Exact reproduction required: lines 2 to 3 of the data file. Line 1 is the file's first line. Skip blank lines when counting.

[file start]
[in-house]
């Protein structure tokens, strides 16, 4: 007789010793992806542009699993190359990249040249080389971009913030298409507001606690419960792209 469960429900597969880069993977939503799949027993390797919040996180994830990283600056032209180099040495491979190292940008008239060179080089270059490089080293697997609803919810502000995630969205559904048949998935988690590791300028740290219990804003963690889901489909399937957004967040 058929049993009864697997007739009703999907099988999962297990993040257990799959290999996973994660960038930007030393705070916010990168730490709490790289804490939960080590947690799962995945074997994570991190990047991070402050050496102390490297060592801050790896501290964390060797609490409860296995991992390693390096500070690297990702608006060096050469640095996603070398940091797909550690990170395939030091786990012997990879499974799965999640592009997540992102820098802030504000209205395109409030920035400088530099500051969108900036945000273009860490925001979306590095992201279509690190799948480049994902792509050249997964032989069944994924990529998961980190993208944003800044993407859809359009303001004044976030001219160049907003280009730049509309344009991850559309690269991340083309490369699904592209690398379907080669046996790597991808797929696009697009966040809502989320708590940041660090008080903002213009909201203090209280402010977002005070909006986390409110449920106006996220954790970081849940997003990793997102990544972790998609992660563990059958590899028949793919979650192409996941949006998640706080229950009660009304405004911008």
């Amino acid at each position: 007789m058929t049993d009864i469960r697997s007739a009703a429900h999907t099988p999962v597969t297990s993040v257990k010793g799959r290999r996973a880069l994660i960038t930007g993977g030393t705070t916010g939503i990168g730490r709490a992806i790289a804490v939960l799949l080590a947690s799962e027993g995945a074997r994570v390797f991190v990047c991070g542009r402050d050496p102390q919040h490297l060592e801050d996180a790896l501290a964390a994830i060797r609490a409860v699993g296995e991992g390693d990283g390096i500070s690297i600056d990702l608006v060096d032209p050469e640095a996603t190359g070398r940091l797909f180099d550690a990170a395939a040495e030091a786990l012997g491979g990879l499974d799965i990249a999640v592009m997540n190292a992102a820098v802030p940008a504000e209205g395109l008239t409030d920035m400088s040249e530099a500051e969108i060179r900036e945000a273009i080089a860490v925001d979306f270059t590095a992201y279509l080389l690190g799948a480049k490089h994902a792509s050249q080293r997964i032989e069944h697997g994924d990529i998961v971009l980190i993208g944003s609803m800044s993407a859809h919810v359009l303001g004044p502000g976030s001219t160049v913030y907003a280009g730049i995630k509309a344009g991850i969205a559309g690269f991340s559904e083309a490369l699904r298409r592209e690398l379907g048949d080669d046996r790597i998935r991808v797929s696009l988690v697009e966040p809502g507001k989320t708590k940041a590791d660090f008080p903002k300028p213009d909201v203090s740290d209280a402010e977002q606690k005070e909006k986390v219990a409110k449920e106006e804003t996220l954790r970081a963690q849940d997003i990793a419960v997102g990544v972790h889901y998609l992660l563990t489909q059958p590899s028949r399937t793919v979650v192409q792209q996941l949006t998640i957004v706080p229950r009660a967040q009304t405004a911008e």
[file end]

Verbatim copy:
């Protein structure tokens, strides 16, 4: 007789010793992806542009699993190359990249040249080389971009913030298409507001606690419960792209 469960429900597969880069993977939503799949027993390797919040996180994830990283600056032209180099040495491979190292940008008239060179080089270059490089080293697997609803919810502000995630969205559904048949998935988690590791300028740290219990804003963690889901489909399937957004967040 058929049993009864697997007739009703999907099988999962297990993040257990799959290999996973994660960038930007030393705070916010990168730490709490790289804490939960080590947690799962995945074997994570991190990047991070402050050496102390490297060592801050790896501290964390060797609490409860296995991992390693390096500070690297990702608006060096050469640095996603070398940091797909550690990170395939030091786990012997990879499974799965999640592009997540992102820098802030504000209205395109409030920035400088530099500051969108900036945000273009860490925001979306590095992201279509690190799948480049994902792509050249997964032989069944994924990529998961980190993208944003800044993407859809359009303001004044976030001219160049907003280009730049509309344009991850559309690269991340083309490369699904592209690398379907080669046996790597991808797929696009697009966040809502989320708590940041660090008080903002213009909201203090209280402010977002005070909006986390409110449920106006996220954790970081849940997003990793997102990544972790998609992660563990059958590899028949793919979650192409996941949006998640706080229950009660009304405004911008």
């Amino acid at each position: 007789m058929t049993d009864i469960r697997s007739a009703a429900h999907t099988p999962v597969t297990s993040v257990k010793g799959r290999r996973a880069l994660i960038t930007g993977g030393t705070t916010g939503i990168g730490r709490a992806i790289a804490v939960l799949l080590a947690s799962e027993g995945a074997r994570v390797f991190v990047c991070g542009r402050d050496p102390q919040h490297l060592e801050d996180a790896l501290a964390a994830i060797r609490a409860v699993g296995e991992g390693d990283g390096i500070s690297i600056d990702l608006v060096d032209p050469e640095a996603t190359g070398r940091l797909f180099d550690a990170a395939a040495e030091a786990l012997g491979g990879l499974d799965i990249a999640v592009m997540n190292a992102a820098v802030p940008a504000e209205g395109l008239t409030d920035m400088s040249e530099a500051e969108i060179r900036e945000a273009i080089a860490v925001d979306f270059t590095a992201y279509l080389l690190g799948a480049k490089h994902a792509s050249q080293r997964i032989e069944h697997g994924d990529i998961v971009l980190i993208g944003s609803m800044s993407a859809h919810v359009l303001g004044p502000g976030s001219t160049v913030y907003a280009g730049i995630k509309a344009g991850i969205a559309g690269f991340s559904e083309a490369l699904r298409r592209e690398l379907g048949d080669d046996r790597i998935r991808v797929s696009l988690v697009e966040p809502g507001k989320t708590k940041a590791d660090f008080p903002k300028p213009d909201v203090s740290d209280a402010e977002q606690k005070e909006k986390v219990a409110k449920e106006e804003t996220l954790r970081a963690q849940d997003i990793a419960v997102g990544v972790h889901y998609l992660l563990t489909q059958p590899s028949r399937t793919v979650v192409q792209q996941l949006t998640i957004v706080p229950r009660a967040q009304t405004a911008e």